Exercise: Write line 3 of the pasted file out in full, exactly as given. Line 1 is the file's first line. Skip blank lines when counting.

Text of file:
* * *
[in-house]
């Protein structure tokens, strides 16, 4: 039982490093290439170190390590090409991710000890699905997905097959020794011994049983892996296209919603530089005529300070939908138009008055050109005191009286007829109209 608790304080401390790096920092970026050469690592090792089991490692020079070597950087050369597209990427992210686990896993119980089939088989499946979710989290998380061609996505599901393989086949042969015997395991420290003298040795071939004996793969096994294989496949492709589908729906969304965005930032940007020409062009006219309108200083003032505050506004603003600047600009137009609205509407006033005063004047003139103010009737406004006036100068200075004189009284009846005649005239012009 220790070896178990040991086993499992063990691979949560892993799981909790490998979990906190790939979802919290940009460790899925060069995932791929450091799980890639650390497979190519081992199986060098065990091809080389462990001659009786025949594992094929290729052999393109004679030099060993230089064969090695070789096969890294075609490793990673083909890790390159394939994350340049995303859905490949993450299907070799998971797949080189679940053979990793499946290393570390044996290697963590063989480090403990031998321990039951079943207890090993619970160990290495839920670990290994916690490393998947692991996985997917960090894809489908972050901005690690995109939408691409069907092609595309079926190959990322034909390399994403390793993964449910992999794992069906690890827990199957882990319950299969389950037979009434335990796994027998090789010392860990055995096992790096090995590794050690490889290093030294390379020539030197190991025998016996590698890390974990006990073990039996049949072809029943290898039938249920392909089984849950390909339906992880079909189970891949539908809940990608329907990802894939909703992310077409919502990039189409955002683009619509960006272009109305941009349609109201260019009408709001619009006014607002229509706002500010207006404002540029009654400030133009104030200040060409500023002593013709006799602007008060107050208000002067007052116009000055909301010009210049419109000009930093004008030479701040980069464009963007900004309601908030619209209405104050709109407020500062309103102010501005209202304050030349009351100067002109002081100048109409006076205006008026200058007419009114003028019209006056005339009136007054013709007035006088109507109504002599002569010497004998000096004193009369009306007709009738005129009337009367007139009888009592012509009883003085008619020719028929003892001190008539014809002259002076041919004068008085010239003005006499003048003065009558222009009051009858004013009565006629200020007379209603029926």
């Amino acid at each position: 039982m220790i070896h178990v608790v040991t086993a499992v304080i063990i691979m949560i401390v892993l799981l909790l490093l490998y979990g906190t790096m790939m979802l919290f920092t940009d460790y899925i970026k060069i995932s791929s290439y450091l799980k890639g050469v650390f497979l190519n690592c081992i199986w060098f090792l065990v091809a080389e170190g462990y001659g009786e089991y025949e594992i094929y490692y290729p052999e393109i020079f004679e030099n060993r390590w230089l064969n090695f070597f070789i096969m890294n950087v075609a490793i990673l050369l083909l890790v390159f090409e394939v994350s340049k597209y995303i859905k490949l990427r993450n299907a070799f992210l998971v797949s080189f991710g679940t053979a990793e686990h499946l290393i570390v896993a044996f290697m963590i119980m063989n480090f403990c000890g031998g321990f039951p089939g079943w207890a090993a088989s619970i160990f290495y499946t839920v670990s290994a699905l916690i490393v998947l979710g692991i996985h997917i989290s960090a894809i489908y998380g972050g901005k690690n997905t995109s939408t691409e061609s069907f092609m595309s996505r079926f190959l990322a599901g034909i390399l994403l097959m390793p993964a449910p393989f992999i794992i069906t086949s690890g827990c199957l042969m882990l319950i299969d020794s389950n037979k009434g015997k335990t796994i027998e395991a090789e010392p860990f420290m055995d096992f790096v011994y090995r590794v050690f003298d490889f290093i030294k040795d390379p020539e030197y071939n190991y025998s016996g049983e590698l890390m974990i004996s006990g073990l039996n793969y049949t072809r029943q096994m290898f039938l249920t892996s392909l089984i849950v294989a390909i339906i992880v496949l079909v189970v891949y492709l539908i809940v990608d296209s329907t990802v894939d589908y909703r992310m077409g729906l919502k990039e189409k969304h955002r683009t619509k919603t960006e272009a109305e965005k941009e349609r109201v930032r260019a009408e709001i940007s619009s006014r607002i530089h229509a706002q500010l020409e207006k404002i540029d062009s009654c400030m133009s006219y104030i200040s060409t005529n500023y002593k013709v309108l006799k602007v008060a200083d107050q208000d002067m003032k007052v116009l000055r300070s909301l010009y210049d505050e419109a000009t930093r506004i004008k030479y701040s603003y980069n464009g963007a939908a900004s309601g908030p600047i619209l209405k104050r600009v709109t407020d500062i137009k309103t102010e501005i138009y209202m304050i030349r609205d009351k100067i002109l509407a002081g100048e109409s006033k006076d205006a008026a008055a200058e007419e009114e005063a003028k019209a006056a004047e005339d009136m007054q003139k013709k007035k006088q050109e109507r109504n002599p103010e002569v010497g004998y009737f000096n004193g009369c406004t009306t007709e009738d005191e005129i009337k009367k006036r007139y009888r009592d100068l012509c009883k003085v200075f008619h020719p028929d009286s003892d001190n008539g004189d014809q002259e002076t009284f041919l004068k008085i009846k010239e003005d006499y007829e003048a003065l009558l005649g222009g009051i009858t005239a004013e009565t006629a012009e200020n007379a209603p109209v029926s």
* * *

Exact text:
């Amino acid at each position: 039982m220790i070896h178990v608790v040991t086993a499992v304080i063990i691979m949560i401390v892993l799981l909790l490093l490998y979990g906190t790096m790939m979802l919290f920092t940009d460790y899925i970026k060069i995932s791929s290439y450091l799980k890639g050469v650390f497979l190519n690592c081992i199986w060098f090792l065990v091809a080389e170190g462990y001659g009786e089991y025949e594992i094929y490692y290729p052999e393109i020079f004679e030099n060993r390590w230089l064969n090695f070597f070789i096969m890294n950087v075609a490793i990673l050369l083909l890790v390159f090409e394939v994350s340049k597209y995303i859905k490949l990427r993450n299907a070799f992210l998971v797949s080189f991710g679940t053979a990793e686990h499946l290393i570390v896993a044996f290697m963590i119980m063989n480090f403990c000890g031998g321990f039951p089939g079943w207890a090993a088989s619970i160990f290495y499946t839920v670990s290994a699905l916690i490393v998947l979710g692991i996985h997917i989290s960090a894809i489908y998380g972050g901005k690690n997905t995109s939408t691409e061609s069907f092609m595309s996505r079926f190959l990322a599901g034909i390399l994403l097959m390793p993964a449910p393989f992999i794992i069906t086949s690890g827990c199957l042969m882990l319950i299969d020794s389950n037979k009434g015997k335990t796994i027998e395991a090789e010392p860990f420290m055995d096992f790096v011994y090995r590794v050690f003298d490889f290093i030294k040795d390379p020539e030197y071939n190991y025998s016996g049983e590698l890390m974990i004996s006990g073990l039996n793969y049949t072809r029943q096994m290898f039938l249920t892996s392909l089984i849950v294989a390909i339906i992880v496949l079909v189970v891949y492709l539908i809940v990608d296209s329907t990802v894939d589908y909703r992310m077409g729906l919502k990039e189409k969304h955002r683009t619509k919603t960006e272009a109305e965005k941009e349609r109201v930032r260019a009408e709001i940007s619009s006014r607002i530089h229509a706002q500010l020409e207006k404002i540029d062009s009654c400030m133009s006219y104030i200040s060409t005529n500023y002593k013709v309108l006799k602007v008060a200083d107050q208000d002067m003032k007052v116009l000055r300070s909301l010009y210049d505050e419109a000009t930093r506004i004008k030479y701040s603003y980069n464009g963007a939908a900004s309601g908030p600047i619209l209405k104050r600009v709109t407020d500062i137009k309103t102010e501005i138009y209202m304050i030349r609205d009351k100067i002109l509407a002081g100048e109409s006033k006076d205006a008026a008055a200058e007419e009114e005063a003028k019209a006056a004047e005339d009136m007054q003139k013709k007035k006088q050109e109507r109504n002599p103010e002569v010497g004998y009737f000096n004193g009369c406004t009306t007709e009738d005191e005129i009337k009367k006036r007139y009888r009592d100068l012509c009883k003085v200075f008619h020719p028929d009286s003892d001190n008539g004189d014809q002259e002076t009284f041919l004068k008085i009846k010239e003005d006499y007829e003048a003065l009558l005649g222009g009051i009858t005239a004013e009565t006629a012009e200020n007379a209603p109209v029926s």